I thought I'd give a little "how the baby's doing" update on my blog since many of you are probably wondering. Henry is a super sweet addition to our family and we are enjoying our new life as a family of four. Alex is very sweet with the baby and has really taken to his new role of Big Brother.
One thing that hasn't been as easy as I thought it would be is feeding Henry. He had an improper latch from the beginning, and I let it go for about 10 days. I was extremely sore, but wrote it off as normal soreness. When I took Henry back to the pedi for his 2 week check up, he had only gained 2 ounces in 6 days and was still 2 ounces away from his original birth weight. The pedi was concerned, and as the day wore on and Henry was less and less interested in eating, my pedi (Jason) was also concerned. So we started supplementing him with formula and he was more alert and eating more after a day - a noticeable difference. For those of you who have had a similar issue, I'm sure you understand how anxiety-inducing it is for you to think that your baby is not getting enough to eat. Not to mention the fact that as a mom, there is the never-going-away feeling that somehow you have failed your baby when breastfeeding doesn't work out exactly as planned. I tell you, trying to breastfeed and being unsuccessful (even if for a time) is very, very difficult...both for mom and for baby.
With Alex, I never had any breastfeeding issues. He latched on properly at first and I had good help in the hospital with friends and lactation nurses. Now that I have had a totally different experience with Henry, I fear that I didn't have enough grace for others who had "issues". At the time I was in a small group of women who all had different experiences with breastfeeding, some positive and some negative. While I would have never intentionally been proud of my breastfeeding success, there is a nagging feeling inside me now that perhaps I was. Oh, how good it is now (despite its difficulty to accept and the sadness it brings) to say that I have been humbled. I now have a better perspective and have accepted the fact that God has different journeys for everyone with newborns, hopefully all leading believers to trust Him more and see His goodness in different ways. After all, we have been blessed with health and the gift of knowing Him personally. Who am I to demand more from Him?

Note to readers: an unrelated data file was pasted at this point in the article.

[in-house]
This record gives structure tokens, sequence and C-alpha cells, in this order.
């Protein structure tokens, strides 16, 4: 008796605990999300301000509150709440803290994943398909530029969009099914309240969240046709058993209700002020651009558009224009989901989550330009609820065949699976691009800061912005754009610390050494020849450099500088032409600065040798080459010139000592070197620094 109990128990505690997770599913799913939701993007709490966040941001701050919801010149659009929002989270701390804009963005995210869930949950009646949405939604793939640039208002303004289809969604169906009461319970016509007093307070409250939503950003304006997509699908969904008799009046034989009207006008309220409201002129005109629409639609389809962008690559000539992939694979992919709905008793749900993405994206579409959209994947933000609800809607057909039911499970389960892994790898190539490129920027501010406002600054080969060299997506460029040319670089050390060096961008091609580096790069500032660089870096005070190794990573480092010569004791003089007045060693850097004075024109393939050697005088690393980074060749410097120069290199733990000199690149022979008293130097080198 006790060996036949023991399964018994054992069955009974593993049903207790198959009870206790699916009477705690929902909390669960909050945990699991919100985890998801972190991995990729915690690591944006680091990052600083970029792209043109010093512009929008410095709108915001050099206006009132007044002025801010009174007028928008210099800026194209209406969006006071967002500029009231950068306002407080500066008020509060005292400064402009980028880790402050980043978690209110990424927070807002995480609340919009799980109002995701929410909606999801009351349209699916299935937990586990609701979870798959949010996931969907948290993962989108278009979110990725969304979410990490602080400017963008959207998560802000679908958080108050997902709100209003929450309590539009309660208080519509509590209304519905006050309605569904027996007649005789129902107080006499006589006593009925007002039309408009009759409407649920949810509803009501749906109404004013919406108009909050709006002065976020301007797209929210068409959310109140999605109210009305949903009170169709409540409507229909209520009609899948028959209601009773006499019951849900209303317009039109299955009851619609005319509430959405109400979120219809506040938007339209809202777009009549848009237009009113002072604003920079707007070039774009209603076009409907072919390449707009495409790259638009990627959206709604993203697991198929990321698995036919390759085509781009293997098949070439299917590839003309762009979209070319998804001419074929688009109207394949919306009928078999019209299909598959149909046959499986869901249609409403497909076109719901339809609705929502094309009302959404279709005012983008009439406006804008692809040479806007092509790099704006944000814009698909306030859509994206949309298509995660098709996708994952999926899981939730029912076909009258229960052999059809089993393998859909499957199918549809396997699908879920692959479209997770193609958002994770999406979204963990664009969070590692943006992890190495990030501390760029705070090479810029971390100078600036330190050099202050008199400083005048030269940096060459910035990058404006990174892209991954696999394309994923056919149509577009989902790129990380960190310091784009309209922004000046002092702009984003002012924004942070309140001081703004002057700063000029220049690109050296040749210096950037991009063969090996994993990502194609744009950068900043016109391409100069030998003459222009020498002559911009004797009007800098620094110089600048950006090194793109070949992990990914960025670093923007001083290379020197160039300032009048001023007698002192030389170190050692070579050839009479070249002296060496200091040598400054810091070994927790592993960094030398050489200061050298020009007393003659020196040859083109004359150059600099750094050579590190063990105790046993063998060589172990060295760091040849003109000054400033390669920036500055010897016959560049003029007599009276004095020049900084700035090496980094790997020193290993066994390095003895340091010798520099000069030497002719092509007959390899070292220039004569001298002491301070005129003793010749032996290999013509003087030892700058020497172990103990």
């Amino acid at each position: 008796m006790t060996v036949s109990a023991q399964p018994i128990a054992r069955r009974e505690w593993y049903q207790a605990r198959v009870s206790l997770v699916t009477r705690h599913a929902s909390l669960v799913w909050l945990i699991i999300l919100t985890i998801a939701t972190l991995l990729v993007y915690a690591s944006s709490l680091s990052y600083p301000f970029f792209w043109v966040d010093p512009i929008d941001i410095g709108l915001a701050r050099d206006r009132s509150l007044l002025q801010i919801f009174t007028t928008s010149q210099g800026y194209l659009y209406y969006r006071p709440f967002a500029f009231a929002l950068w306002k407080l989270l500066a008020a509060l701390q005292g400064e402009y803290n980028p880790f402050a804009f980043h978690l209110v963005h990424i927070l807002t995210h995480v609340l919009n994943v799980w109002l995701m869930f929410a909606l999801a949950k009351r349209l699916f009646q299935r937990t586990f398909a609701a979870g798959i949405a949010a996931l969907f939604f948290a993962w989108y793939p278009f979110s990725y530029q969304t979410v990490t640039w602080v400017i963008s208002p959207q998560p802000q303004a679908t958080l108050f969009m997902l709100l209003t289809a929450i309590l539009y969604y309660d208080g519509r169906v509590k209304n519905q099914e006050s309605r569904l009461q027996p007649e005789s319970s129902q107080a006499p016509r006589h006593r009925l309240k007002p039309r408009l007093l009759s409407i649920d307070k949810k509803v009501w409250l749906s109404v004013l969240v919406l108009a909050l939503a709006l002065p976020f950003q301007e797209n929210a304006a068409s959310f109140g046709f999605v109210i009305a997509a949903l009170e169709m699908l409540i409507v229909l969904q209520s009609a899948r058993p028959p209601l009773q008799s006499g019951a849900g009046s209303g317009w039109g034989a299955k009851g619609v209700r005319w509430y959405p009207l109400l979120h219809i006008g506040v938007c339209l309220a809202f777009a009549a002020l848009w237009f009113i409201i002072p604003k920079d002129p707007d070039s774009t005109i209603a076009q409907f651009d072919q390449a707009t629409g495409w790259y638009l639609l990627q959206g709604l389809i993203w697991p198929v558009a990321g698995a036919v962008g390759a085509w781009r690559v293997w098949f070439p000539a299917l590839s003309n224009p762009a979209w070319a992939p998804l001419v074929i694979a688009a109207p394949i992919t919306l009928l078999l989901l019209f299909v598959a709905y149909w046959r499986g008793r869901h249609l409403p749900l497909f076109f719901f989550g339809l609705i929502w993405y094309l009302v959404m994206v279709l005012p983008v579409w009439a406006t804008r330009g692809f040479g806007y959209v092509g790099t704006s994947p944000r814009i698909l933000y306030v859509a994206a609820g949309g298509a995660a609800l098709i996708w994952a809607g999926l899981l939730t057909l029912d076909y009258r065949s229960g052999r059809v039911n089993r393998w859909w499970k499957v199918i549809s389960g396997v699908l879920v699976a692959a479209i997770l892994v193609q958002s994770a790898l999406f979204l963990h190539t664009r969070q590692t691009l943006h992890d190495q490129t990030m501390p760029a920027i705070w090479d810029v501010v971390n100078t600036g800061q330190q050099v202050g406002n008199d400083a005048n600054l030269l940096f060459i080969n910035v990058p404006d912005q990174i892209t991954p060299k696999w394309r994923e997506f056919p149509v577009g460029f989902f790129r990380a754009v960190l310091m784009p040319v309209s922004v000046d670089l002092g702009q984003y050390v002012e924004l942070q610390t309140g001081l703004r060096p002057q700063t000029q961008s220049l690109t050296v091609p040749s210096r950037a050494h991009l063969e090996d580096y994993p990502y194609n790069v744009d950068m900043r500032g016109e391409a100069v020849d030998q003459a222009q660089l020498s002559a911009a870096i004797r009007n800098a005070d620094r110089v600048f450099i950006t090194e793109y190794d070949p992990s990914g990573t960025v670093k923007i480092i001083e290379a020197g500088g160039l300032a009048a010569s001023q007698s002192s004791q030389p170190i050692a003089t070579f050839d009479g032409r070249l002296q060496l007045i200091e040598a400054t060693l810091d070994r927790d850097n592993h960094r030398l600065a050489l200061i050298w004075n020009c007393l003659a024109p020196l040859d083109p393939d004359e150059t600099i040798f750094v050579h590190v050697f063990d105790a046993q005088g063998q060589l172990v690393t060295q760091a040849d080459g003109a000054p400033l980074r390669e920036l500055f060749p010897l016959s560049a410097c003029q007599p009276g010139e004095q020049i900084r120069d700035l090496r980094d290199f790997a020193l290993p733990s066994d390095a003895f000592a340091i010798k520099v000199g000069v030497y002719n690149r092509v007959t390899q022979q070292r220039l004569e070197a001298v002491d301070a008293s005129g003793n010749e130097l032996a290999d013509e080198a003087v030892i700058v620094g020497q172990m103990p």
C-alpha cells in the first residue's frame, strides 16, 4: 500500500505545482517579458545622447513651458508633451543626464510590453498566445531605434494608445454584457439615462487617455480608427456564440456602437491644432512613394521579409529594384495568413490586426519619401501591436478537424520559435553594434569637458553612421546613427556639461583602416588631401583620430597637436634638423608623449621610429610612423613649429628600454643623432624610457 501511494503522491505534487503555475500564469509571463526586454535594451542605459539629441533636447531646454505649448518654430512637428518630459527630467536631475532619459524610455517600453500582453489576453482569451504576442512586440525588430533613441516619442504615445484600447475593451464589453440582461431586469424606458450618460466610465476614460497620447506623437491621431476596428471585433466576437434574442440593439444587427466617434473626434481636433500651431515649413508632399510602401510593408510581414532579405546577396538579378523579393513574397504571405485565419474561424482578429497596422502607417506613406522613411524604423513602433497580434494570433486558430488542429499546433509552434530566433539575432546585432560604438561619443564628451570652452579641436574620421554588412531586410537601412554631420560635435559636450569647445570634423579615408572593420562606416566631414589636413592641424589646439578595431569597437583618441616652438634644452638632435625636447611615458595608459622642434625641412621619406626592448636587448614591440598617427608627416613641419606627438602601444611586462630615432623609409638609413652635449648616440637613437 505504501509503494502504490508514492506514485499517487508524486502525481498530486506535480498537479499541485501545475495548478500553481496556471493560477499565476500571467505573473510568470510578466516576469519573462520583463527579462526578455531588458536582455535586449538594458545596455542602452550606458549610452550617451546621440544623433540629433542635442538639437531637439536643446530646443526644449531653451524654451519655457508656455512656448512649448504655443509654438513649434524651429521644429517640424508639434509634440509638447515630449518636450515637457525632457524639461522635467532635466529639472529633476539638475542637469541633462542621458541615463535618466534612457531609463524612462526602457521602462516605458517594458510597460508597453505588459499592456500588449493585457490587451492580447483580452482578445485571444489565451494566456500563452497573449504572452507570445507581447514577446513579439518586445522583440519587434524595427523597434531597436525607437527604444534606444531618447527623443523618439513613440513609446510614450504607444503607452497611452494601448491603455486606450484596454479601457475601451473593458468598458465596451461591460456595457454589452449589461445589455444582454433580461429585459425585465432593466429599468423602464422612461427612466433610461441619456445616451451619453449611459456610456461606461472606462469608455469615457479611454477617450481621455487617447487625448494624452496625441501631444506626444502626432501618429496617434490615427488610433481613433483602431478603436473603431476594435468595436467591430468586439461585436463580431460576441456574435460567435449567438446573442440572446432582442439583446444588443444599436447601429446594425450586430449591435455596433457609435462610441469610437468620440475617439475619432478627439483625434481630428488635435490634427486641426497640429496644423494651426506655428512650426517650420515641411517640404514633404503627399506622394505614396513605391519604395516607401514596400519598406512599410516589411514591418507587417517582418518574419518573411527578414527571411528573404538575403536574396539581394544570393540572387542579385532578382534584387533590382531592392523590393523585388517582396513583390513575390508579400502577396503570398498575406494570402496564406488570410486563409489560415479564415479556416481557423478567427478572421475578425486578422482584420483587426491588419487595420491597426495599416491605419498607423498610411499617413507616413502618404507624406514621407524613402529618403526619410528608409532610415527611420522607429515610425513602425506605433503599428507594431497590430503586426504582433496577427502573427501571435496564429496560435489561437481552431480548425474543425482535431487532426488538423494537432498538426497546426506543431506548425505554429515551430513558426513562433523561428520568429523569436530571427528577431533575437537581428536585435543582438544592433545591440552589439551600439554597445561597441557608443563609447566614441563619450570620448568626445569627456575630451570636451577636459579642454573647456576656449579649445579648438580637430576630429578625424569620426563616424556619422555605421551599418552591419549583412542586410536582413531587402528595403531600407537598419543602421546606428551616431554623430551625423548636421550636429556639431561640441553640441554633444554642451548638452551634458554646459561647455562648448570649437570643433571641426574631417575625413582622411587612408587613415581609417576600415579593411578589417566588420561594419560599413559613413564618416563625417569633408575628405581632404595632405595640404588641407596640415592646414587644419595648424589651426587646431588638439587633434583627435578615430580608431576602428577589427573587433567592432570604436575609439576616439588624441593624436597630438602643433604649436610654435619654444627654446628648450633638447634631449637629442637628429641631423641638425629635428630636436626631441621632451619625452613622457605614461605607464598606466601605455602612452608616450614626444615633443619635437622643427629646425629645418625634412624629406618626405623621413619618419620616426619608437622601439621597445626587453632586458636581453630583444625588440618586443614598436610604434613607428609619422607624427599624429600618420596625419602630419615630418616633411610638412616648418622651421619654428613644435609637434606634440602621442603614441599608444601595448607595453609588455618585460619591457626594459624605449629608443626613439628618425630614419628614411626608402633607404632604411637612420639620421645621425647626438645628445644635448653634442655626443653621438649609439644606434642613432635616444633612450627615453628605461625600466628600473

Not everyone succeeds at the breastfeeding task. No matter how easy the books and other moms make it sound, breastfeeding is hard work. And sometimes it doesn't work at all. And actually that's okay.
For now, I am pumping my milk and feeding Henry with a bottle. This seems to be more functional for our family than trying to get him to latch on for 20 minutes, hearing him cry and seeing him get frustrated, and ultimately giving up and giving him the bottle. We are going to see a lactation counselor this week to get some advice and guidance about what to do next. So many people have told me stories about how their baby didn't learn to breastfeed properly until a month or two. Of course I am hoping Henry will be in this camp - for the simple fact that it's just plain easier to do the breast than to do the pump/bottle. But there comes a time when we as a family will have to be okay with Henry eating from a bottle if he needs to. Lots of babies do it and it's gonna be okay. In the meantime, we are praying and trusting that God will give us everything we need for today.
And for tomorrow.
And for the next day.
I'm blogging about this because it has sometimes been my experience in parenting that people rarely share about the difficult issues they have with newborns. They are quick to report how much they sleep, how well they eat, how much weight they are gaining, etc., but rarely offer details about the difficult parts. I know lots of seasoned moms, new moms, and expecting moms read this blog. Let our current experience be an encouragement to you - just as the stories of successful breastfeeding are.
I will keep you posted on our progress.